Posted tagged ‘cholesterol’

Mmmmm…eggs!

November 20, 2008

Mark wants to know: “How many eggs can a child eat each day? Is there some kind of guideline about this?”

As far as I know, there is no established guideline on how many eggs children should eat. A few years ago egg consumption was discouraged for adults, because they do contain a lot of cholesterol. Since then it’s become more clear that it isn’t the cholesterol you eat that ends up in your blood, but rather the saturated fats and especially trans fats that cause increased “bad cholesterol.” So perhaps eggs got a bit of a bad rap, back there.

As an aside: dietary guidelines to reduce blood cholesterol in the 1990’s were over-simplified and woefully misguided. They discouraged all fats and eggs. It turns out that some fats can lower cholesterol (mono-unsaturated fats like olive oil and canola), and that actually not all kinds of cholesterol are bad for you (HDL-cholesterol prevents heart attacks!) The best dietary advice to help reduce your risk of coronary artery disease is to avoid saturated fats (usually, this means fats from animal sources) and avoid trans-fats (things that include the phrase “partially hydrogenated”, usually processed foods).

Eggs are cheap, and a great source of calories, protein, and iron. They’re easy to make a bunch of different ways (see below!), and if your child likes ‘em, I say let him enjoy.

Roy’s French Toast Sticks, with Special Dippin’ Sauce

Cut up challah bread into stick shapes, and soak them in scrambled eggs. If you scramble the eggs with a stick-blender, they soak into the bread more evenly and you don’t end up with trailing brown stringy ends that make kids turn up their noses. Fry ‘em up on all sides, rotating every few minutes, until tasty.

Special dippin’ sauce: melt a stick of butter in the microwave, and then add a good squirt of maple syrup. Stir in a little vanilla extract, a teeny pinch of salt, and maybe a dash of cinnamon. Whip it together with a fork.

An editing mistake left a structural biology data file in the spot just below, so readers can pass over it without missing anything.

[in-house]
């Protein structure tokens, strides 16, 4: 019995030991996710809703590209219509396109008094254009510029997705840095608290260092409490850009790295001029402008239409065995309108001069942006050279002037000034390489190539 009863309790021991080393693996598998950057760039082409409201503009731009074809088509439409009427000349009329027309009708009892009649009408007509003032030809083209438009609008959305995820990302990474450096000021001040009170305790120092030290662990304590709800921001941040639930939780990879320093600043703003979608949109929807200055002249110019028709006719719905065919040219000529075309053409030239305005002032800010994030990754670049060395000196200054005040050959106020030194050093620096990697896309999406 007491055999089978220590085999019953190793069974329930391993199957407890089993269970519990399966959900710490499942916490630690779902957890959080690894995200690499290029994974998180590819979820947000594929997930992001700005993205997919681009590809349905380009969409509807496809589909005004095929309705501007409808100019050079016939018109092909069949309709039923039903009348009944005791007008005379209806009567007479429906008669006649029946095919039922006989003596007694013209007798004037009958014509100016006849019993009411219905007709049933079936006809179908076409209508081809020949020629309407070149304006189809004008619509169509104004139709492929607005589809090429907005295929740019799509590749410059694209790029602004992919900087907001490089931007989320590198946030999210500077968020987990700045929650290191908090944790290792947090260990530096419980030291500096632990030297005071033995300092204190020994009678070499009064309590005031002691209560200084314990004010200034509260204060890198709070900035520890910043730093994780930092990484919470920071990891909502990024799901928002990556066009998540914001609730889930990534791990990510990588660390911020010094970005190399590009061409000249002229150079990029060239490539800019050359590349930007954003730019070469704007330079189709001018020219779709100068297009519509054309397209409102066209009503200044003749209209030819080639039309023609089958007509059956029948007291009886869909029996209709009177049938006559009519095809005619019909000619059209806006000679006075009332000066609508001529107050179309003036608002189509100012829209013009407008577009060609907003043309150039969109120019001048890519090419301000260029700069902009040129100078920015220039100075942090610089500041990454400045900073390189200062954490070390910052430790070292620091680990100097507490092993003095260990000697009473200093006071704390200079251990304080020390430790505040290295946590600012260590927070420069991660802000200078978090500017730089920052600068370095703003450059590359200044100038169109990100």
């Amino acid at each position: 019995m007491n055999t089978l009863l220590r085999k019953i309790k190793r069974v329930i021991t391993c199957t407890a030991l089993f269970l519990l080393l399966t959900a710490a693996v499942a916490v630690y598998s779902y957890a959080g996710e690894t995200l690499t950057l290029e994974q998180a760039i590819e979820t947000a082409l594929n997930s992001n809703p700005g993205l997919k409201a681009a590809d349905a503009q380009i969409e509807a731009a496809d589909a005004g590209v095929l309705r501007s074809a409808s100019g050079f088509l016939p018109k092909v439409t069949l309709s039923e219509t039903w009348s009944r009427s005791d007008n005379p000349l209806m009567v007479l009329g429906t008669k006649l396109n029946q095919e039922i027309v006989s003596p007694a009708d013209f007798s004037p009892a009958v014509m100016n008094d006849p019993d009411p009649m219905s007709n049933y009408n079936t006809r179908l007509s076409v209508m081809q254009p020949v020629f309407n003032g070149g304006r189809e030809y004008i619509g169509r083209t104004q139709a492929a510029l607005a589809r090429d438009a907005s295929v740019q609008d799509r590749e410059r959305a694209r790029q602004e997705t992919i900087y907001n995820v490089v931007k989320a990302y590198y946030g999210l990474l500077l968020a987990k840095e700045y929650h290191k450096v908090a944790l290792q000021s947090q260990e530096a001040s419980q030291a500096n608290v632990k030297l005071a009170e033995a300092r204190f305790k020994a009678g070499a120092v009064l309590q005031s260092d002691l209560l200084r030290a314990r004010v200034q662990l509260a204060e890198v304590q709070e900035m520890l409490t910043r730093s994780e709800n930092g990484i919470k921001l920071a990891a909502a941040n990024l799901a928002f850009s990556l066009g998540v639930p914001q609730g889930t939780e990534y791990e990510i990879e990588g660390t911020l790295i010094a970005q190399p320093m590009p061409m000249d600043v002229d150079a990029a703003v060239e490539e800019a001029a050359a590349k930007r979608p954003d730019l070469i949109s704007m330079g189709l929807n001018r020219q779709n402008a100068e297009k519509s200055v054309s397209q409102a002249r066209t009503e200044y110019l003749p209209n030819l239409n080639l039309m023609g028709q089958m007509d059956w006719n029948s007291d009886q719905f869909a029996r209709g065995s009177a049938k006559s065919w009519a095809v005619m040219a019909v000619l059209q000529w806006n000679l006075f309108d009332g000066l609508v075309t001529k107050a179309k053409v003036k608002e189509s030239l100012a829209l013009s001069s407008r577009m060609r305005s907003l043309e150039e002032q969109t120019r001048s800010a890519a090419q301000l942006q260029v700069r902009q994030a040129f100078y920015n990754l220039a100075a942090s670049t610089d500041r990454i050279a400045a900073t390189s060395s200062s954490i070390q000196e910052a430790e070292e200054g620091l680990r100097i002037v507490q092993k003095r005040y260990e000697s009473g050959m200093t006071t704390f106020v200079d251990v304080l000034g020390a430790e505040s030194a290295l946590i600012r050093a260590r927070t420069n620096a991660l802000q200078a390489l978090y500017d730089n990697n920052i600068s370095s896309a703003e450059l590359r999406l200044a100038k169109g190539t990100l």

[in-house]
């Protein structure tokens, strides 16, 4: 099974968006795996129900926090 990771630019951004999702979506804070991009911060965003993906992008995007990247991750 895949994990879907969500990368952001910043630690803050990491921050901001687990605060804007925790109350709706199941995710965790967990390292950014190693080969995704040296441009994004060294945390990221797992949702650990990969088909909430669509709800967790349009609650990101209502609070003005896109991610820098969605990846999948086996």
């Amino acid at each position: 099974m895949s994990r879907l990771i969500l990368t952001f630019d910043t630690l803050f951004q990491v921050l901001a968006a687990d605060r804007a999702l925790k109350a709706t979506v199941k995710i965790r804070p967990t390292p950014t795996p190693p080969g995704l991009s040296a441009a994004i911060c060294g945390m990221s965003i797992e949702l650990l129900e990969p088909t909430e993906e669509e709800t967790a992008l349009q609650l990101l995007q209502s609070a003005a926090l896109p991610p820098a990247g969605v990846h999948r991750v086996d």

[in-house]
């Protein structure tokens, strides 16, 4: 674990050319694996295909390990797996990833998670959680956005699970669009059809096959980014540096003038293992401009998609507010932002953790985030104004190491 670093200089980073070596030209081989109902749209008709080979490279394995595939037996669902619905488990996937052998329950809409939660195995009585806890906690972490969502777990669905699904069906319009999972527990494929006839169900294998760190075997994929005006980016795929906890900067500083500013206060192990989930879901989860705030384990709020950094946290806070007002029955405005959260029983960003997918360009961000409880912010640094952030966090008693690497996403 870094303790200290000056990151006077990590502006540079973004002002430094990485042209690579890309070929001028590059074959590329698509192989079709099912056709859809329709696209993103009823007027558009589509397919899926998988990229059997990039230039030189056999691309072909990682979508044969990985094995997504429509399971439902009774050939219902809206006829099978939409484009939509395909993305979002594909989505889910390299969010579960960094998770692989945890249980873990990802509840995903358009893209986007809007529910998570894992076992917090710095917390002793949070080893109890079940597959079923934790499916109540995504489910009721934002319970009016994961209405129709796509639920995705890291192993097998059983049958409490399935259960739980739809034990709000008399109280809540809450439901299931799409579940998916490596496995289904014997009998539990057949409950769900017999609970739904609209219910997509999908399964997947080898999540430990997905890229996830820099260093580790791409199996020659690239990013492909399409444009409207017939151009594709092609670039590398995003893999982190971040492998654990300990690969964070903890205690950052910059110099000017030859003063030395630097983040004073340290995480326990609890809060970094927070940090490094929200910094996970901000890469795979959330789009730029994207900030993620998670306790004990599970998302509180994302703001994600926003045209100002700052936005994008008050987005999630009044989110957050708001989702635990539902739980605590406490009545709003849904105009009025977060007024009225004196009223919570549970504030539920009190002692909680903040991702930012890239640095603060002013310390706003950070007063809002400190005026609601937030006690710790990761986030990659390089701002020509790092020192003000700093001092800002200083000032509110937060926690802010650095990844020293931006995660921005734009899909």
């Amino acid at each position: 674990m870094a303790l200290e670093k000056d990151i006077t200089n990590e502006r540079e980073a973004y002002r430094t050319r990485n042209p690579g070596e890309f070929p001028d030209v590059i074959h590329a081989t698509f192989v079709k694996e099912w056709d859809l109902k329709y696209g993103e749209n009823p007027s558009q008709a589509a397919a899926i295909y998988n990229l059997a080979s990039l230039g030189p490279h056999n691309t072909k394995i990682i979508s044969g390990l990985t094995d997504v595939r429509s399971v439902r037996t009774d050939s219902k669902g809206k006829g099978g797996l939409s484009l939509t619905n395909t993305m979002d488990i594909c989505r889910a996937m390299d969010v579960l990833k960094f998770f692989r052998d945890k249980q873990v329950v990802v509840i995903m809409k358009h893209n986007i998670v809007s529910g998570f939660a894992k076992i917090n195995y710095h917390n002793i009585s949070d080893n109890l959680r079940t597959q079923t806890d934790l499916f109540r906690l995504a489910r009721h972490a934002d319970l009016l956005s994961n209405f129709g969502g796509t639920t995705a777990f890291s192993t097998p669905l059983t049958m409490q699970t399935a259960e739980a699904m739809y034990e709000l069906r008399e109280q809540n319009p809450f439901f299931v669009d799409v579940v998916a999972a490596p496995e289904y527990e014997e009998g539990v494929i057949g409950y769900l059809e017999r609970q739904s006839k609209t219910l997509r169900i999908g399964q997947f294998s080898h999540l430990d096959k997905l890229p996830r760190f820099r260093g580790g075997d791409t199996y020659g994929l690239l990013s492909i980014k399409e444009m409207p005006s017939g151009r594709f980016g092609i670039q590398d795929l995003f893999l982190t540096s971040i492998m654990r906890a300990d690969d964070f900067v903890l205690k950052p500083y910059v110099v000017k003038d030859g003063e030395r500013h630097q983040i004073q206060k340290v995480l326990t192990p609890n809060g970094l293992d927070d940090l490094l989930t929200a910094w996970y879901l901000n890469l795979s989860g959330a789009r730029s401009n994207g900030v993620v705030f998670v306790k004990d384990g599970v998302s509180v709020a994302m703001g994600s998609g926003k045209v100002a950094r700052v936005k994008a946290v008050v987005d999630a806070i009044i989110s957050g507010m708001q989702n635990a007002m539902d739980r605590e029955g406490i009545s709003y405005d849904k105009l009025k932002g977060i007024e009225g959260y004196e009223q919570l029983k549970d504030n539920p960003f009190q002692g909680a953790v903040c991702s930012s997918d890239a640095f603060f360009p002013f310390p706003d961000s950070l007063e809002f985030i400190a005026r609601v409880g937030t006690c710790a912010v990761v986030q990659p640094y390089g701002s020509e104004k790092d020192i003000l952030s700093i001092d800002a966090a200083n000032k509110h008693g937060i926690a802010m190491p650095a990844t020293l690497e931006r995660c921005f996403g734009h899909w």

Rocky Mountain Eggs

Take a slice of wheat bread, and tear out a circle in the middle, about 2 inches across. Eat the bread circle (it’s bad luck if you don’t, I’m told.) Melt butter in a non-stick fry pan, then fry the bread on one side. Flip it over, and crack an egg in the hole. Let it set for a few minutes, then flip it and cook on both sides back and forth for a total of maybe 5 more minutes.

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Goodbye, whole milk

July 7, 2008

A new policy statement from the American Academy of Pediatrics, published in July 2008, calls for almost all children to consume low-fat rather than whole milk to reduce their long-term risk of cardiovascular disease.

Reduced-fat milk is preferred for all children starting at age 2. For babies younger than this, starting at age 1 year reduced-fat milk should be used if there are any risk factors: obesity or risk for obesity, or a strong family history of heart disease or increased cholesterol. Since just about every child growing up in the developed world is at risk for obesity, the guideline seems to apply to just about everyone.

The guideline doesn’t distinguish between low fat (2%), skim (0%), or other varieties of reduced-fat milk. I have been advocating skim milk for all children starting at age 2, and will now also suggest low fat (2%) milk starting at age 1 for all babies. The only exception would be in children who are truly underweight, who could benefit from the extra calories of whole milk.

The policy statement also covers new information about screening for cardiovascular risk by measuring cholesterol in children starting at age 2 who are at risk. You’ll be hearing more about this soon as these guidelines are distributed and discussed, but you heard it here first!